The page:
Planning, Wedding

How to Plan a Restaurant Wedding Reception

No, we’re not talking about the folks who get married at McDonald’s. More and more couples are foregoing the stuffy banquet halls of the past in favour of cozy, high-end eateries.

Restaurants are a popular choice of venue for couples who want good food and an intimate, laid-back reception. Though there’s usually less space for guests, having a restaurant reception takes a lot of the stress out of planning the event.

There’s minimal set-up, as high-end restaurants are already perfectly polished. You won’t have to worry about hiring a caterer, since the venue comes with a team of experienced servers and chefs. It’s also usually less expensive than booking a larger venue (but don’t forget to add gratuity).

The biggest draw of a restaurant reception is, of course, the food. Caterers can be pretty hit-and-miss. If you’ve attended a few weddings, you can probably think of at least one where the food was forgettable (or memorable for the wrong reasons). With a restaurant, you have plenty of opportunity to sample their wares ahead of time, and lots of feedback available from diners online. Plus, unlike caterers, restaurants care about repeat business – they want your guests to come back for seconds!

Thinking of going the restaurant route? Keep the following in mind:

  • Decide on the number of guests before you choose a venue. Make sure there’s enough space to accommodate them, noting that there may be a few last-minute plus-ones. Ideally, you’ll want to trim the guest list to 100 or fewer people.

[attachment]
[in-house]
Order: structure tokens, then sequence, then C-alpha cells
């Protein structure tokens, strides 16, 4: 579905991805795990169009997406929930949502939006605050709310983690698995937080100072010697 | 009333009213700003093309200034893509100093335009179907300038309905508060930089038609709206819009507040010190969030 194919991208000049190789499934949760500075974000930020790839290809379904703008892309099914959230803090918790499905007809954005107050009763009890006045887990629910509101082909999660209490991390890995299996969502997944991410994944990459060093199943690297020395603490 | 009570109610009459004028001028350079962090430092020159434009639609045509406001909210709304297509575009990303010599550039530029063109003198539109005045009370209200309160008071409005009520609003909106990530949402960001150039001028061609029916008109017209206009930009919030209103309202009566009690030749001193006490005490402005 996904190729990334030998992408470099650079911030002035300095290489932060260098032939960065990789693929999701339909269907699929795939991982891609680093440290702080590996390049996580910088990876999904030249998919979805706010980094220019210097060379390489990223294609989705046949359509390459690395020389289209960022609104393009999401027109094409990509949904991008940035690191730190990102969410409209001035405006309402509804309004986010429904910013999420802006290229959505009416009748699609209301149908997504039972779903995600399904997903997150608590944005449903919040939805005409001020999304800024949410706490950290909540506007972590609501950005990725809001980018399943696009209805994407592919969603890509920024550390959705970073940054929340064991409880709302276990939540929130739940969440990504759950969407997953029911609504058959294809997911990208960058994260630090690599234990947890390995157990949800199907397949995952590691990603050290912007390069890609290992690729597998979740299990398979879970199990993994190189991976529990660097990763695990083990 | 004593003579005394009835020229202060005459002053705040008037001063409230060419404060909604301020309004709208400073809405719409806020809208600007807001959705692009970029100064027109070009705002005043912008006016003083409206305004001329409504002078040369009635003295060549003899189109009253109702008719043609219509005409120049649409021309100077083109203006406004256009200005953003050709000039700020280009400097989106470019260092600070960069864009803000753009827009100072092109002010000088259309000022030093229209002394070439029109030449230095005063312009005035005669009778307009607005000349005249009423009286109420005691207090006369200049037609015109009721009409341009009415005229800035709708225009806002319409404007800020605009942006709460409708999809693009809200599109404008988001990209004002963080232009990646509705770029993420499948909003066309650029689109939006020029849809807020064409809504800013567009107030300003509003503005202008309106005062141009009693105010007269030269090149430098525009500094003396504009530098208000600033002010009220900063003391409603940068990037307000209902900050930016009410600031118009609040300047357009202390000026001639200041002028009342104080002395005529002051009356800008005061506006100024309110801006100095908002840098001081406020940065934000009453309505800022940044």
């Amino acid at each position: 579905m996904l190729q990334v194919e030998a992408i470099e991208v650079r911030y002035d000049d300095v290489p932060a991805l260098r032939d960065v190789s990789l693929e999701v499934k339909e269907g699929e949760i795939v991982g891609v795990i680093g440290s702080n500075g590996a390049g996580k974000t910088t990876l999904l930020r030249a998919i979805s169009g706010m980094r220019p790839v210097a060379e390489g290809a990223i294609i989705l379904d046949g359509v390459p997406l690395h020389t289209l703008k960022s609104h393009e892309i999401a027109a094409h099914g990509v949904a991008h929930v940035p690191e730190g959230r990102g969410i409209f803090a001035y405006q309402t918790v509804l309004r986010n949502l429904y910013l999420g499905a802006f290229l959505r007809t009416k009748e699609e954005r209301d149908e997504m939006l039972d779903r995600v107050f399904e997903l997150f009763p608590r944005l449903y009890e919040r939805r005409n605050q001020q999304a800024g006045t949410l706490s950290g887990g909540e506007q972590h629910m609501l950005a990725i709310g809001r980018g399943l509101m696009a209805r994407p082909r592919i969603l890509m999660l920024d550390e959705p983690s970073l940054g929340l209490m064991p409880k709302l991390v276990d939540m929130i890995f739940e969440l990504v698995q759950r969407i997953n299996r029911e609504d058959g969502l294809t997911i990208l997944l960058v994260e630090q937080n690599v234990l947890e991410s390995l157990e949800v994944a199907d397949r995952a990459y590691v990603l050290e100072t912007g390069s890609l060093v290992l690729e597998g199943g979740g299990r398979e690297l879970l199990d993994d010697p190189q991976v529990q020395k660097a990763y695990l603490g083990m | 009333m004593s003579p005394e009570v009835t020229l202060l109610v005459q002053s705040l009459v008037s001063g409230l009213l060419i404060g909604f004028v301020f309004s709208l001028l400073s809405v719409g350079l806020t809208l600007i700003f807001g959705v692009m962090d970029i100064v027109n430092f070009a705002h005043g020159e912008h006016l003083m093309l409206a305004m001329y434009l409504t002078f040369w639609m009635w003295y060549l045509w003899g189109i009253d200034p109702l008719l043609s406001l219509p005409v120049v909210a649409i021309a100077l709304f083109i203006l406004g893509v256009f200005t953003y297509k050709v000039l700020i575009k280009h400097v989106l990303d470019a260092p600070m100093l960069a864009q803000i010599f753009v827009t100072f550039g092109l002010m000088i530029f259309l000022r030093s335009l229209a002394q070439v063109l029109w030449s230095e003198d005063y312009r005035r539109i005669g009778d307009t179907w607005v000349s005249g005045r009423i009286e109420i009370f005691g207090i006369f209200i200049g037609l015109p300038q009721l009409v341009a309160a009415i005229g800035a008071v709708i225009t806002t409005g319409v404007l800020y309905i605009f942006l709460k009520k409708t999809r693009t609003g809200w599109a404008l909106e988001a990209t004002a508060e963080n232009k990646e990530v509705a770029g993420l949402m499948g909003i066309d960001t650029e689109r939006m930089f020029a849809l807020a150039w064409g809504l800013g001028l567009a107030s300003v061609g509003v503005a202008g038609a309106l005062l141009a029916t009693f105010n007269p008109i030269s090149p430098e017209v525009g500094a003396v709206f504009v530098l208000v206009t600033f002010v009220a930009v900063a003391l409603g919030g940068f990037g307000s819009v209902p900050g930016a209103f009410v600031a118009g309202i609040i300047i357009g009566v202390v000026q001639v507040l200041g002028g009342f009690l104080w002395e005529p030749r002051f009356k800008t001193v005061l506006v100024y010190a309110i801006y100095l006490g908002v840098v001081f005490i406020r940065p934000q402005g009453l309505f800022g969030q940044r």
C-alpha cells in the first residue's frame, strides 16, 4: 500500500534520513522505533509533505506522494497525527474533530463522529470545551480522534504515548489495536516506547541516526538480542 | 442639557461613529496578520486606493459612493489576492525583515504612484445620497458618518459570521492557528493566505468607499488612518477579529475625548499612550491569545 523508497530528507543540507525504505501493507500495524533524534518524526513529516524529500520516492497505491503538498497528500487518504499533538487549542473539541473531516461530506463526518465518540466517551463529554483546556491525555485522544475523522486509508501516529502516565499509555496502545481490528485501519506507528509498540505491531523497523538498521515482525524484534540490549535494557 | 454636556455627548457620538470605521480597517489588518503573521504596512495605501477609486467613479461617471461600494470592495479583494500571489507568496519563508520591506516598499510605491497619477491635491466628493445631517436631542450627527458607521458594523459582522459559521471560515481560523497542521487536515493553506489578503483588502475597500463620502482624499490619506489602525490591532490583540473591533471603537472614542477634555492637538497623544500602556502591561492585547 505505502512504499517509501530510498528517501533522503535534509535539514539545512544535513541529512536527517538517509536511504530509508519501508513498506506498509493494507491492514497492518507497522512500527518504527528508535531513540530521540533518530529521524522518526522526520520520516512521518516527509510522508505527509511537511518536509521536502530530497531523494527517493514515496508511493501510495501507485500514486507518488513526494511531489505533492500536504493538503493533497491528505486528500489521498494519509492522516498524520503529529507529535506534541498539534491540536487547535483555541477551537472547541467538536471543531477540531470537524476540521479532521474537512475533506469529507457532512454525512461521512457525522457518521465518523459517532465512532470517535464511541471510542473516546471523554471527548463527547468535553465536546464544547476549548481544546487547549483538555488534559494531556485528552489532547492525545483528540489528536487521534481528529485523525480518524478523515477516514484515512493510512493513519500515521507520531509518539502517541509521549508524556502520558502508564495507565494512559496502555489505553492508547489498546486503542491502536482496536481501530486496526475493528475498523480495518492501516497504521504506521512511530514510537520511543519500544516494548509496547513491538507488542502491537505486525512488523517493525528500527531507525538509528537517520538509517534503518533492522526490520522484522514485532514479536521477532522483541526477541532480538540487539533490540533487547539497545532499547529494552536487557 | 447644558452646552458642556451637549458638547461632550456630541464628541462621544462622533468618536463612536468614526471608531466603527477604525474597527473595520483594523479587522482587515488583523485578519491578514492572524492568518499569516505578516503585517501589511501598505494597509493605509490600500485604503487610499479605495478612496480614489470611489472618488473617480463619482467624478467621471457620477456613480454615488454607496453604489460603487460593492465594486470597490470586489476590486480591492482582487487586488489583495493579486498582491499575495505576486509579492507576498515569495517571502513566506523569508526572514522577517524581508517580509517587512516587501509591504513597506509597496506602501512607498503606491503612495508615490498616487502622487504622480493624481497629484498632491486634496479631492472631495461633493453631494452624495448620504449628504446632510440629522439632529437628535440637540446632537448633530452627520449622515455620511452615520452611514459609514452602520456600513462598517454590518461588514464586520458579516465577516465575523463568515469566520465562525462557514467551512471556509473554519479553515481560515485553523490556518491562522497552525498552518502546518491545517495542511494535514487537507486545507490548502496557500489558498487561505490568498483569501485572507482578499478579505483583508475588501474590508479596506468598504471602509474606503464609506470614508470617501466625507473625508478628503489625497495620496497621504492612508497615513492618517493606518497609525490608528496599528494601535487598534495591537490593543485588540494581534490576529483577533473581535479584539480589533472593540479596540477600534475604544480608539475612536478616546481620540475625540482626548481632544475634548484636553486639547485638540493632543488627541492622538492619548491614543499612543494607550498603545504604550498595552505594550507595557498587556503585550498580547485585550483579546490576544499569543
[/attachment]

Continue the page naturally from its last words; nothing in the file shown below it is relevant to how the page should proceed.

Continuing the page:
• Make sure there’s enough space. Not only does the venue limit the number of people you can invite, it may also limit what you can have in terms of a DJ, photo booth, and dance floor. Be realistic about what you can fit in the space.
  • Be mindful of kids. If there will be children at the wedding, make sure there’s a kid-friendly menu.
  • Consider the restaurant’s busy season. Spring and summer are prime wedding season, but the restaurant industry usually peaks in November and December. Make sure you account for this as you plan, and try to schedule it six to twelve months in advance.
  • Can you bring what you need? Some restaurants aren’t keen on people bringing in outside decor or food (like a cake), even for weddings. Make your expectations clear when you meet with staff.
  • See what they’ve done for other weddings. If it’s a popular spot, check out professional photos from other events at the restaurant to see if it’s what you envision.